Many of the world's richest gold placer deposits now occur in cold regions despite differences in their climatic history. It therefore seems possible that there may be some fundamental connection between freezing climates and the local chemical behavior of gold in the weathering cycle. This hypothesis, along with the problematical occurrence of gold as euhedral crystals in arctic gravel and soil placers, has led me to review low temperature phenomena that may bear on the geochemistry of gold. Several effects which may influence the weathering of natural gold-bearing rocks, the chemical complexation of gold, and its subsequent mobility and deposition appear to be strongly connected with freeze action. The exclusion of dissolved solutes, solute gases, and particles from ice, subjects rock and soil minerals to increased corrosion from thin, unfrozen, adsorbed water films which remain at particle surfaces throughout the freezing of rocks and soils. The preferential exclusion of cations (over anions) from growing ice crystals creates charge separations and measurable current flow across waterice phase boundaries in freezing soil - a phenomenon which leads to troublesome seasonal electrolytic corrosion of pipelines buried in soil; this phenomenon may also favor the dissolution of normally insoluble metals such as gold during geologic time periods. The ice-induced accumulation of clays, organic acids, bacteria, and other organic matter at mineral surfaces may also speed chemical attack by providing a nearby sink of alternate cation-binding sites and hence rapid removal of liberated cations from solution. The latter mechanism may be operative in both the dissolution and redeposition of gold. These physical, chemical, and electrical effects are favorable to the dissolution of rocks (in addition to frost shattering) and to the dissolution, mobilization, and redeposition of gold and other noble metals and must therefore contribute significantly to the behavior of gold at low temperatures. The occurrence of large numbers of gold placer deposits in northern Canada, Alaska, and Siberia may thus be due in part to the low temperatures common to these regions. ?? 1985.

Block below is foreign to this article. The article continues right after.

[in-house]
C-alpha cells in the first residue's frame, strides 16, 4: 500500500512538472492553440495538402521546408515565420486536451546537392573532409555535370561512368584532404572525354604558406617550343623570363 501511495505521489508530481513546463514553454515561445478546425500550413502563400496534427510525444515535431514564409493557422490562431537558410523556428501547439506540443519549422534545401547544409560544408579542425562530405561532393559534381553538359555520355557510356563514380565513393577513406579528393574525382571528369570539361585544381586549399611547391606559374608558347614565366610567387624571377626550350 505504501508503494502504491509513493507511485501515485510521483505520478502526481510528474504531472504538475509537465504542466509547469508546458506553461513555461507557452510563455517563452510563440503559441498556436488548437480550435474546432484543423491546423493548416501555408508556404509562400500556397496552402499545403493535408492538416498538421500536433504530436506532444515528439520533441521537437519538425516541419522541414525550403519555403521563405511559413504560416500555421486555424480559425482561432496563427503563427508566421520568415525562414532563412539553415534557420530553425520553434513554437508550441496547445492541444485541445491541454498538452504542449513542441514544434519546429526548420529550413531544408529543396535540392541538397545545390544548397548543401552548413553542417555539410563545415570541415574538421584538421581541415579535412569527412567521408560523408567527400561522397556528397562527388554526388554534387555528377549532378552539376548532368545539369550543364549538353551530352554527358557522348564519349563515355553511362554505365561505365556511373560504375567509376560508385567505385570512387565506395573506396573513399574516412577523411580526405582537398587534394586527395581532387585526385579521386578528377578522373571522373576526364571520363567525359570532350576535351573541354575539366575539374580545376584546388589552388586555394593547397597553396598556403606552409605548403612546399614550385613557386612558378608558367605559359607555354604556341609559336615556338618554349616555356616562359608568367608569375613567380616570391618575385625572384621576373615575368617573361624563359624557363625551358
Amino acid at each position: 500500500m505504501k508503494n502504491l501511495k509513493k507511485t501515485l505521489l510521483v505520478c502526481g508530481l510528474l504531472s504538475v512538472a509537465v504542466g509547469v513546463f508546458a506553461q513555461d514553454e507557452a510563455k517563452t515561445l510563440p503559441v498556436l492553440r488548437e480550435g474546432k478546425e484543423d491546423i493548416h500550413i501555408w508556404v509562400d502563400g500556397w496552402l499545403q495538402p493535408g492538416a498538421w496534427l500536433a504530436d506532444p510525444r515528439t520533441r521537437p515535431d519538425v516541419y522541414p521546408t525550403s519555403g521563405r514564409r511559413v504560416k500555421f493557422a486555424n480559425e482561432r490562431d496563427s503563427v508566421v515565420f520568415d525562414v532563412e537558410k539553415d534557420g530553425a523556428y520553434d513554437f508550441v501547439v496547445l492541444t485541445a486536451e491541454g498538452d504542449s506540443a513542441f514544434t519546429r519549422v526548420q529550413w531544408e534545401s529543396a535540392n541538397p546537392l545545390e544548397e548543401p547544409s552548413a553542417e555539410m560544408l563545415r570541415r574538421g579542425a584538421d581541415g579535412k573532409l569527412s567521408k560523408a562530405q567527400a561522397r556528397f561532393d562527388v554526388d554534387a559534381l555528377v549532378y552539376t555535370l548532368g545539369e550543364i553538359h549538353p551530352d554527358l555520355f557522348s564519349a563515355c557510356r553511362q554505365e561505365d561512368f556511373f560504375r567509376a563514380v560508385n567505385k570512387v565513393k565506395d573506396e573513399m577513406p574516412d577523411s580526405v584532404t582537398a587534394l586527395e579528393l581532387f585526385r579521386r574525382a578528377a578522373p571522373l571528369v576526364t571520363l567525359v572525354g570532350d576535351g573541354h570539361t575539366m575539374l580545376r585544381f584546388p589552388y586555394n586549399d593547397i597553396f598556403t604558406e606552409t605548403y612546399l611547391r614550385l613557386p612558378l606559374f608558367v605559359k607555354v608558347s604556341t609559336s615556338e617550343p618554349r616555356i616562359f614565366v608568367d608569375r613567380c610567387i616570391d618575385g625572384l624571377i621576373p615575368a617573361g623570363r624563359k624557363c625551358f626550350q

Additional publication details
Crystalline gold in soil and the problem of supergene nugget formation: Freezing and exclusion as genetic mechanisms